But deleting an entire family of insecticides, will inevitably cause the overuse of the few remaining products, and in conditions that are not necessarily favorable to bees, or more generally to the environment.
The interest for a farmer to have a diversity of products and modes of action to protect crops, is primarily have the possibility to alternate families. This increases the efficiency while reducing the number of applications needed and the risk that appear resistant strains of the disease or insect to fight.
In the past fifteen years, the European Community, as I have already explained, removed about 70% of authorized pesticides. Deletions responded to several types of considerations, especially environmental risks, the ability of these molecules to degrade rapidly in air, water, soil and food, and health risks.
Currently licensed products had to pass many experimental phases to verify that they are able to be authorized. National governments remain free to be more stringent than the European regulations. In no case they can be more lax.
To be clear, we will ban neonicotinoids, but we won't solve the problem targeted. But cons, we will cause other serious problems, with consequences difficult to predict.
Indeed, bee mortality is a complex phenomenon in which it is likely that insecticides play an aggravating role, but probably not the main role.
Why else do the bees die in mountain areas where pesticides are used very little, or in some parts of Africa for example, where agriculture is very traditional with a very low use of pesticides?
The main causes are uncontrolled development of a number of health problems of bees and hives (Varroa, American foulbrood and European foulbrood bacterias, Asian hornet, more than 20 types of viruses, etc.), a worrying reduction of biodiversity in some areas, and the importation of bees from other origins, not always prepared to survive in their new living conditions (see in this respect, the recent Huffington Post article, in its French edition http://www.huffingtonpost.fr/2015/06/17/abeilles-victimes-pesticides-pas-aussi-simple_n_7604548.html# .)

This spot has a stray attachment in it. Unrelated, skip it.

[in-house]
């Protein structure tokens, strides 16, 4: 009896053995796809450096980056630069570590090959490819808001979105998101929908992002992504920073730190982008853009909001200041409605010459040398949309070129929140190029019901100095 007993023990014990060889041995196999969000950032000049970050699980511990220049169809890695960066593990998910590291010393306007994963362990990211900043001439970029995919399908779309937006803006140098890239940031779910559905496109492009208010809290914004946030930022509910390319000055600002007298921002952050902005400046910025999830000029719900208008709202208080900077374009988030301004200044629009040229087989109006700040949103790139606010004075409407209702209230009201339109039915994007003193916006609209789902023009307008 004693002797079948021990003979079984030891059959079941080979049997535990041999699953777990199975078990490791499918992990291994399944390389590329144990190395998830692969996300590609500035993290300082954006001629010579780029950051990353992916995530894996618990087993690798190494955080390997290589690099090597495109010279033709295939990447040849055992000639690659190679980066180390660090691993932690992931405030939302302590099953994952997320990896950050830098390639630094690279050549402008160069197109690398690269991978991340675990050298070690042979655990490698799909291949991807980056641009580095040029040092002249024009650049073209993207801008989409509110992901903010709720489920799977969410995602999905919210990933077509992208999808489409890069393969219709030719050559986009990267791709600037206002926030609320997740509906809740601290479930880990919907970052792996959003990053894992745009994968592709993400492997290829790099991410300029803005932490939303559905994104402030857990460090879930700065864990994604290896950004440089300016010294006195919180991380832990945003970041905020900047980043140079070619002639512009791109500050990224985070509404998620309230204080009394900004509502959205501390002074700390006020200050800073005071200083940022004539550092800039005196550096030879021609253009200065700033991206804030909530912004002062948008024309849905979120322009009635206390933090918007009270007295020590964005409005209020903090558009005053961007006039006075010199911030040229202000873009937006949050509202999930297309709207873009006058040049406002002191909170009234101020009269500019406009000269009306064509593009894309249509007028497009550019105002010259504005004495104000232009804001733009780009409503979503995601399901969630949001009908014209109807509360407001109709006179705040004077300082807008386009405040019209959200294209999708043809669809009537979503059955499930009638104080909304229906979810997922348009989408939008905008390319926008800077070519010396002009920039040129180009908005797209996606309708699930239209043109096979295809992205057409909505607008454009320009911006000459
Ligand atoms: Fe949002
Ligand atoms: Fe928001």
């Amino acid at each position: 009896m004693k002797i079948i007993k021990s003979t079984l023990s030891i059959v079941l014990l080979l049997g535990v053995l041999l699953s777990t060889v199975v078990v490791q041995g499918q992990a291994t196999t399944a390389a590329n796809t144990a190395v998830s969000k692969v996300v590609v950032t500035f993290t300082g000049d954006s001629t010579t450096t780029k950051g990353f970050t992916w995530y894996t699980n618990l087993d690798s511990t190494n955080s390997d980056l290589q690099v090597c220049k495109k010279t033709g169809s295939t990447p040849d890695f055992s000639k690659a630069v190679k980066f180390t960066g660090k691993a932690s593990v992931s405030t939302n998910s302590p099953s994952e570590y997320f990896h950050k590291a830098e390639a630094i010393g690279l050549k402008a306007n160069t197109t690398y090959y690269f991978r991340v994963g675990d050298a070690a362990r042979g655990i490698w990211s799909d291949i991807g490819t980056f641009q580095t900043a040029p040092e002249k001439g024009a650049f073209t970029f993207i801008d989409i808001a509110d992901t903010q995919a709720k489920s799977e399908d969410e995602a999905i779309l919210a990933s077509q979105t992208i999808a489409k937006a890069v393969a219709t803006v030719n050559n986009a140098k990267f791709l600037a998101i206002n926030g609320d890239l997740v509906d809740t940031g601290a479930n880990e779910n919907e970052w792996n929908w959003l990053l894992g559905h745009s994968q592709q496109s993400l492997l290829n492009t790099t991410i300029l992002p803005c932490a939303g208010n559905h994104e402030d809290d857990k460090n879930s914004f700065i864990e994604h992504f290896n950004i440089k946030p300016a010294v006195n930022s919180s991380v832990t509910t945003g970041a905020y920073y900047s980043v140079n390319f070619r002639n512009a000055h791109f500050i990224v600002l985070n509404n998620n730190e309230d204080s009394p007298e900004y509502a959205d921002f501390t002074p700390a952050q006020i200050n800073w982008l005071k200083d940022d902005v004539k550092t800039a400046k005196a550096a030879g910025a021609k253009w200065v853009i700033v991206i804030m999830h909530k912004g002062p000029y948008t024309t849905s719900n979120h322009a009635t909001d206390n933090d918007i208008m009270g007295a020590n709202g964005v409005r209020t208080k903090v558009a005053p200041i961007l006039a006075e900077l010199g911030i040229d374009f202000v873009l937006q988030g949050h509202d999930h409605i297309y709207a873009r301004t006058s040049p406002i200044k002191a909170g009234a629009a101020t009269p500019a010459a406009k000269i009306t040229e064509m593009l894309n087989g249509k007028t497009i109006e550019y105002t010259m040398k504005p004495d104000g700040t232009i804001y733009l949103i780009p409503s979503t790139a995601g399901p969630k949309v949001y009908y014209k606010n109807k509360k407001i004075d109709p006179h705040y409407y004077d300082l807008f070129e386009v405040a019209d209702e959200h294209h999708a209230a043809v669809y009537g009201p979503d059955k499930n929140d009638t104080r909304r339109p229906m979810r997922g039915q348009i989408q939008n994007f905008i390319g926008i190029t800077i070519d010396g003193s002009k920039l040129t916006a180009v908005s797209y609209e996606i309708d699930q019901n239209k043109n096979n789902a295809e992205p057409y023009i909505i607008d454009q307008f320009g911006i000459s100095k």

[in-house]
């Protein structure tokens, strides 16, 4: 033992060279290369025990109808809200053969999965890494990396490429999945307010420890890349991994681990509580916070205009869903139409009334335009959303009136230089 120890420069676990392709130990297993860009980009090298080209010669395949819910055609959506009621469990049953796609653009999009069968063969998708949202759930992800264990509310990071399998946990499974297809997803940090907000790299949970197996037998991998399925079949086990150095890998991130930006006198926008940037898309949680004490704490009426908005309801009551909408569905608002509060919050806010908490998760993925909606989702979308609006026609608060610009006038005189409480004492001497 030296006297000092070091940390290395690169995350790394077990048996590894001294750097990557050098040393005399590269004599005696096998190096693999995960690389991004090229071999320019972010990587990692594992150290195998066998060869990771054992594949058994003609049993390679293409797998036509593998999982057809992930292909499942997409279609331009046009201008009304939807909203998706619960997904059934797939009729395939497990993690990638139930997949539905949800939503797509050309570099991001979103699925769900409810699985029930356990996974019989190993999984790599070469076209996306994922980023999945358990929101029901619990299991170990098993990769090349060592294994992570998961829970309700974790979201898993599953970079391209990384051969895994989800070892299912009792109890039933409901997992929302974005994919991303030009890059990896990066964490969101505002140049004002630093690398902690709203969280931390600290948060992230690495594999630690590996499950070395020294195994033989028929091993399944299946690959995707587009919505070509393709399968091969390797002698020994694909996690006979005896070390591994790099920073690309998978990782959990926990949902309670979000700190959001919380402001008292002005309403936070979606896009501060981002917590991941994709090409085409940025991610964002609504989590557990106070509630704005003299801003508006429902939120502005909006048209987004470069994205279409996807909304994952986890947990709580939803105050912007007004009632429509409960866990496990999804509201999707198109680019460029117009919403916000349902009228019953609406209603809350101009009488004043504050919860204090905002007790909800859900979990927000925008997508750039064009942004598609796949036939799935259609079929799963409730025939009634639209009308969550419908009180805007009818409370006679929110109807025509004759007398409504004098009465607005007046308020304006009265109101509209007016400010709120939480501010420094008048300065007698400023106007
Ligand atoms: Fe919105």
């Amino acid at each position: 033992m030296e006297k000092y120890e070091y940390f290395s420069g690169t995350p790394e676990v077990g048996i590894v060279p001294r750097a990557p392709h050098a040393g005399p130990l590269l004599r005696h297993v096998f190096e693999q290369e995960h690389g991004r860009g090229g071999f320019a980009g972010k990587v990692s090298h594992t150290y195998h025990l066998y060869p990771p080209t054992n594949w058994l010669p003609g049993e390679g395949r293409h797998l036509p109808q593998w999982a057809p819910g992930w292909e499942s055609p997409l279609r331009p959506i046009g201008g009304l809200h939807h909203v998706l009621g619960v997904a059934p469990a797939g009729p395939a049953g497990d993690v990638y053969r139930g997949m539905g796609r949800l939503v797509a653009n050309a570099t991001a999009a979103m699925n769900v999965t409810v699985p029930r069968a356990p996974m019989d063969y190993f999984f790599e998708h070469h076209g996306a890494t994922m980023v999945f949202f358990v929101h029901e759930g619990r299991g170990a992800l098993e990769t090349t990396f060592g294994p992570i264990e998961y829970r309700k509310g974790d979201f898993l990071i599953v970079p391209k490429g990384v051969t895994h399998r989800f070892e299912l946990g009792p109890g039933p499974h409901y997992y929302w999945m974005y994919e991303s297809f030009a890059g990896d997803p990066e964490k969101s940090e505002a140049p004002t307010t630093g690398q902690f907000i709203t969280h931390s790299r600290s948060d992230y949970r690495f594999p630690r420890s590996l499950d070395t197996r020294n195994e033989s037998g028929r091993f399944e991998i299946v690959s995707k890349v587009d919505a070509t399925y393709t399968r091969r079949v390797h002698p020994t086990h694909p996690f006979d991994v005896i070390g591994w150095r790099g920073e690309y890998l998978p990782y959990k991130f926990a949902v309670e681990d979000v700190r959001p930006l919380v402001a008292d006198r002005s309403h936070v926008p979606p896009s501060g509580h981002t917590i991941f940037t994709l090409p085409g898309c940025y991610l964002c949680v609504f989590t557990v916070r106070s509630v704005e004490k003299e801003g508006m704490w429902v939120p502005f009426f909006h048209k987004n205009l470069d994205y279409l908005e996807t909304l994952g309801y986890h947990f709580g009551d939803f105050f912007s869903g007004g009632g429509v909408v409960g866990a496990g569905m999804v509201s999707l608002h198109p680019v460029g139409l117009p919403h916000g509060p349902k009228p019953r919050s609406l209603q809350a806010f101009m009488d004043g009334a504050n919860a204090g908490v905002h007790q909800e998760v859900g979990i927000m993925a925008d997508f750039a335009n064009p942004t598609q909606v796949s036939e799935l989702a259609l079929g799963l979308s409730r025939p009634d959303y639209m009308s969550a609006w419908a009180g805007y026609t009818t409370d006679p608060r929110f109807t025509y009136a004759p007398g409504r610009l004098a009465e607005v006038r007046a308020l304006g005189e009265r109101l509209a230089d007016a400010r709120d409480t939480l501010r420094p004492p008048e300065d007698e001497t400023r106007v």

Bees need flowers. Plant diversity allows them to find food throughout their period of activity. The local reduction of this diversity causes, in bee colonies, lacks during periods of time which forces them to fly even further to find flowers, and also forces the bees to start flying younger. In short, the bees are hungry, and one solution is to feed the hives. See the following article in French. http://www.forumphyto.fr/2014/09/05/pour-la-sante-des-abeilles-une-seule-priorite-les-nourrir/
All this causes a depletion of the worker bees and weakening of hives, which makes them more susceptible to attacks of pests and combined side effects of pesticides and pollution.
This loss of biodiversity is very marked around cities and around the roads, railways and other public services. In regions a priori not very sensitive to this kind of phenomenon, it is also affected by climate change. It is also marked in terms of agriculture, especially through specialization of entire regions. A cereals area, for example, can seek biodiversity in maintaining or establishing forested or uncultivated areas, and fallow. A region specialized in open air fruit and vegetable crops will have little risk of biodiversity loss.
The important thing to understand is that we stigmatize a unique problem, in this case a secondary one, so that we don't act on the root causes.
Instead of deleting an entire family of helpful pesticides, I am more in favor of a revision of their conditions of use, with a strict control, so as to further reduce their impact on the environment.
In my opinion, the prohibition would be an agronomic and environmental aberration.
Fortunately, were created some multidisciplinary research organizations, as Epilobee study in Europe, to understand the phenomenon as a whole.
This prohibition, if it occurs, will make the little people happy. They will have the impression of having won a battle against political evil and the terrible farmers, probably in the pay of lobbies that seek to dominate the world, and against almighty chemical companies.
David against Goliath.